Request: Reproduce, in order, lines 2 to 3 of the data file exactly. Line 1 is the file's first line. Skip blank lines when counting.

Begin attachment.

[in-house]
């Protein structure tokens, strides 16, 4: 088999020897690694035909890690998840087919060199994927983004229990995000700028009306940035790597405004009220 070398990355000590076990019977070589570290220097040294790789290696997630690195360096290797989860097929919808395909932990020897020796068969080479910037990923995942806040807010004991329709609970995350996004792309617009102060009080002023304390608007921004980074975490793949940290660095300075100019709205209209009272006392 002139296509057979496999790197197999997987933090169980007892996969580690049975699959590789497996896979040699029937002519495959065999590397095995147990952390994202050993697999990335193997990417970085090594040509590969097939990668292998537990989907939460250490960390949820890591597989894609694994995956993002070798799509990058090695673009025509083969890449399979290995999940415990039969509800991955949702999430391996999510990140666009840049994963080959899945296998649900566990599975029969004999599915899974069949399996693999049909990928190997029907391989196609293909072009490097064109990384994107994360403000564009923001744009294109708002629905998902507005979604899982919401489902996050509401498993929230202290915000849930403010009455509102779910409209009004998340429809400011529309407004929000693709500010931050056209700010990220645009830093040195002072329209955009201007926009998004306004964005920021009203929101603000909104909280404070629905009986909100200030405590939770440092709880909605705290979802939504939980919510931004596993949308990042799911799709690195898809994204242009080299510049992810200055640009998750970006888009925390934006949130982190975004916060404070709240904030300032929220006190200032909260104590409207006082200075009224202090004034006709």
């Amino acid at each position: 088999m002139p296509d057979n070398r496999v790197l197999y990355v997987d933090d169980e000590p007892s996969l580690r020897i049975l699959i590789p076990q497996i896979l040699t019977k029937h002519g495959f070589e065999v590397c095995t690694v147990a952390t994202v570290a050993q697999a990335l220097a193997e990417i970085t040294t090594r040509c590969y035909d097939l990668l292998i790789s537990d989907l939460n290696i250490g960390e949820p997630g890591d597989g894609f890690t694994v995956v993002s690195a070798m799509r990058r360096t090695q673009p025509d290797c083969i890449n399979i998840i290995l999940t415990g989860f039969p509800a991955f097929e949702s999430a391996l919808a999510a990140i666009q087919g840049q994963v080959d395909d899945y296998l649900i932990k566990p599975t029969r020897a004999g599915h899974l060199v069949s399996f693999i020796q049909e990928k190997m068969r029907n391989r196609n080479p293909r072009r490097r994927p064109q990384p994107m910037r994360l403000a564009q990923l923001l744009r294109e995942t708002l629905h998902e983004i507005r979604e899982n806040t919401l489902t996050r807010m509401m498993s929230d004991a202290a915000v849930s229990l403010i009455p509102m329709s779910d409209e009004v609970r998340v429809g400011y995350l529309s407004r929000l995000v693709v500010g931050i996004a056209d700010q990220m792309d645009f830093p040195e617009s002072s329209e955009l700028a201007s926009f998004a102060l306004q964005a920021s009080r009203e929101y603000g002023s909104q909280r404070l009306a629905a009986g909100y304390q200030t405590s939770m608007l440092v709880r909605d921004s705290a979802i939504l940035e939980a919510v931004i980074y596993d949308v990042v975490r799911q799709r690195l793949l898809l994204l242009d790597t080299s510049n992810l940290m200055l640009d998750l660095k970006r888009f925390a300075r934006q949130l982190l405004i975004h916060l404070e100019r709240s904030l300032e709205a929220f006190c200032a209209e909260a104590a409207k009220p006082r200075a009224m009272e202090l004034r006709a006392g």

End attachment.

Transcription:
């Protein structure tokens, strides 16, 4: 088999020897690694035909890690998840087919060199994927983004229990995000700028009306940035790597405004009220 070398990355000590076990019977070589570290220097040294790789290696997630690195360096290797989860097929919808395909932990020897020796068969080479910037990923995942806040807010004991329709609970995350996004792309617009102060009080002023304390608007921004980074975490793949940290660095300075100019709205209209009272006392 002139296509057979496999790197197999997987933090169980007892996969580690049975699959590789497996896979040699029937002519495959065999590397095995147990952390994202050993697999990335193997990417970085090594040509590969097939990668292998537990989907939460250490960390949820890591597989894609694994995956993002070798799509990058090695673009025509083969890449399979290995999940415990039969509800991955949702999430391996999510990140666009840049994963080959899945296998649900566990599975029969004999599915899974069949399996693999049909990928190997029907391989196609293909072009490097064109990384994107994360403000564009923001744009294109708002629905998902507005979604899982919401489902996050509401498993929230202290915000849930403010009455509102779910409209009004998340429809400011529309407004929000693709500010931050056209700010990220645009830093040195002072329209955009201007926009998004306004964005920021009203929101603000909104909280404070629905009986909100200030405590939770440092709880909605705290979802939504939980919510931004596993949308990042799911799709690195898809994204242009080299510049992810200055640009998750970006888009925390934006949130982190975004916060404070709240904030300032929220006190200032909260104590409207006082200075009224202090004034006709």
């Amino acid at each position: 088999m002139p296509d057979n070398r496999v790197l197999y990355v997987d933090d169980e000590p007892s996969l580690r020897i049975l699959i590789p076990q497996i896979l040699t019977k029937h002519g495959f070589e065999v590397c095995t690694v147990a952390t994202v570290a050993q697999a990335l220097a193997e990417i970085t040294t090594r040509c590969y035909d097939l990668l292998i790789s537990d989907l939460n290696i250490g960390e949820p997630g890591d597989g894609f890690t694994v995956v993002s690195a070798m799509r990058r360096t090695q673009p025509d290797c083969i890449n399979i998840i290995l999940t415990g989860f039969p509800a991955f097929e949702s999430a391996l919808a999510a990140i666009q087919g840049q994963v080959d395909d899945y296998l649900i932990k566990p599975t029969r020897a004999g599915h899974l060199v069949s399996f693999i020796q049909e990928k190997m068969r029907n391989r196609n080479p293909r072009r490097r994927p064109q990384p994107m910037r994360l403000a564009q990923l923001l744009r294109e995942t708002l629905h998902e983004i507005r979604e899982n806040t919401l489902t996050r807010m509401m498993s929230d004991a202290a915000v849930s229990l403010i009455p509102m329709s779910d409209e009004v609970r998340v429809g400011y995350l529309s407004r929000l995000v693709v500010g931050i996004a056209d700010q990220m792309d645009f830093p040195e617009s002072s329209e955009l700028a201007s926009f998004a102060l306004q964005a920021s009080r009203e929101y603000g002023s909104q909280r404070l009306a629905a009986g909100y304390q200030t405590s939770m608007l440092v709880r909605d921004s705290a979802i939504l940035e939980a919510v931004i980074y596993d949308v990042v975490r799911q799709r690195l793949l898809l994204l242009d790597t080299s510049n992810l940290m200055l640009d998750l660095k970006r888009f925390a300075r934006q949130l982190l405004i975004h916060l404070e100019r709240s904030l300032e709205a929220f006190c200032a209209e909260a104590a409207k009220p006082r200075a009224m009272e202090l004034r006709a006392g």